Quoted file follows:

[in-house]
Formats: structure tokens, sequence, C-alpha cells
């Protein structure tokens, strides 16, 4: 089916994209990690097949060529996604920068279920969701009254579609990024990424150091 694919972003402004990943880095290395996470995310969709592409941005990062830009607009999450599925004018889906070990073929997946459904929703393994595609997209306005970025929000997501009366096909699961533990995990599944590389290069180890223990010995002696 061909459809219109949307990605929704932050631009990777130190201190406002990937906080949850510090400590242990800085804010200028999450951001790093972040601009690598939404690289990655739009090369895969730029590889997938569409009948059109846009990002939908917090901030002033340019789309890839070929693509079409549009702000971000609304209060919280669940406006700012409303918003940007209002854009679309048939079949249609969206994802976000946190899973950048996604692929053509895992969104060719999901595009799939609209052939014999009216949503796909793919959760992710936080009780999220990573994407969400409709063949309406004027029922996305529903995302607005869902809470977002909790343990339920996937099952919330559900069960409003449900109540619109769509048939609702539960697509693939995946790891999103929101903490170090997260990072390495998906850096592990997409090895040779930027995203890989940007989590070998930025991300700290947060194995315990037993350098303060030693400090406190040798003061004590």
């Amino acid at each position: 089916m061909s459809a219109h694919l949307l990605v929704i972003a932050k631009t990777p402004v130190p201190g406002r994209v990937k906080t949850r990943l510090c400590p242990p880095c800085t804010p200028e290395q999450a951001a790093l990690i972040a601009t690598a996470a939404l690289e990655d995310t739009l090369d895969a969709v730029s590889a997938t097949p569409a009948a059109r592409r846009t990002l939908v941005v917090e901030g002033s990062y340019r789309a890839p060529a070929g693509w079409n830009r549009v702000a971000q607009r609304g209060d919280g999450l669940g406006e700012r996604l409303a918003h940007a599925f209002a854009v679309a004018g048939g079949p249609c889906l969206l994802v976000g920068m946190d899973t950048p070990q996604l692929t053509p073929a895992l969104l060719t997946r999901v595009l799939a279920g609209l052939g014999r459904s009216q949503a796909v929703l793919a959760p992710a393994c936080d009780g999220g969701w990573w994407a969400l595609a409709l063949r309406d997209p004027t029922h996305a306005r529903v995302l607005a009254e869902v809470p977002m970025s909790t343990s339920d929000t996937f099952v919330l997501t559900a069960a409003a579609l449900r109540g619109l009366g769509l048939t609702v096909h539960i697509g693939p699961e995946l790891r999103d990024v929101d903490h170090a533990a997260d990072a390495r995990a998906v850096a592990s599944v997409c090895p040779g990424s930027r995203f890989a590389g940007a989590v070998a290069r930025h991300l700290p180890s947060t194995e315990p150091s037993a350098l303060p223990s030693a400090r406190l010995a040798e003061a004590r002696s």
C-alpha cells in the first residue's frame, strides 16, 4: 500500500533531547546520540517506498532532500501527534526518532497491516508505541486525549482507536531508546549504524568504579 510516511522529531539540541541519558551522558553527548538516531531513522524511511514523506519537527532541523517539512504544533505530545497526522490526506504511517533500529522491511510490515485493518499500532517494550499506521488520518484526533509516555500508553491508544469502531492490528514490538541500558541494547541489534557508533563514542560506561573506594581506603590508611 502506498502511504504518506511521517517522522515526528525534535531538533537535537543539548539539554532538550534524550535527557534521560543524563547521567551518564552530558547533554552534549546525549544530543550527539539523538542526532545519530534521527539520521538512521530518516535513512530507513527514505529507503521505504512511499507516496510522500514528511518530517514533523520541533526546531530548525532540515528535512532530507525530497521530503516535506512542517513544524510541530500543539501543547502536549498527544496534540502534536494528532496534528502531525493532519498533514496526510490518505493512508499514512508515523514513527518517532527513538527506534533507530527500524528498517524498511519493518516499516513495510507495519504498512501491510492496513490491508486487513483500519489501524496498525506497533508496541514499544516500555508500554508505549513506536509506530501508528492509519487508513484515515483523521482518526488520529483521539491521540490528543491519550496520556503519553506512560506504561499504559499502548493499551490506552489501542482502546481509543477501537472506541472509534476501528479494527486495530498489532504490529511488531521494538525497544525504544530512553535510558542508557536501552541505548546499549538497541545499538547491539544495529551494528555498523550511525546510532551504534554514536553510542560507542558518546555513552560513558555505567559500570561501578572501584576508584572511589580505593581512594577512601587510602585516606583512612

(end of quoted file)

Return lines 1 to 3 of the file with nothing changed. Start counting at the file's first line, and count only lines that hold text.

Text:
[in-house]
Formats: structure tokens, sequence, C-alpha cells
């Protein structure tokens, strides 16, 4: 089916994209990690097949060529996604920068279920969701009254579609990024990424150091 694919972003402004990943880095290395996470995310969709592409941005990062830009607009999450599925004018889906070990073929997946459904929703393994595609997209306005970025929000997501009366096909699961533990995990599944590389290069180890223990010995002696 061909459809219109949307990605929704932050631009990777130190201190406002990937906080949850510090400590242990800085804010200028999450951001790093972040601009690598939404690289990655739009090369895969730029590889997938569409009948059109846009990002939908917090901030002033340019789309890839070929693509079409549009702000971000609304209060919280669940406006700012409303918003940007209002854009679309048939079949249609969206994802976000946190899973950048996604692929053509895992969104060719999901595009799939609209052939014999009216949503796909793919959760992710936080009780999220990573994407969400409709063949309406004027029922996305529903995302607005869902809470977002909790343990339920996937099952919330559900069960409003449900109540619109769509048939609702539960697509693939995946790891999103929101903490170090997260990072390495998906850096592990997409090895040779930027995203890989940007989590070998930025991300700290947060194995315990037993350098303060030693400090406190040798003061004590």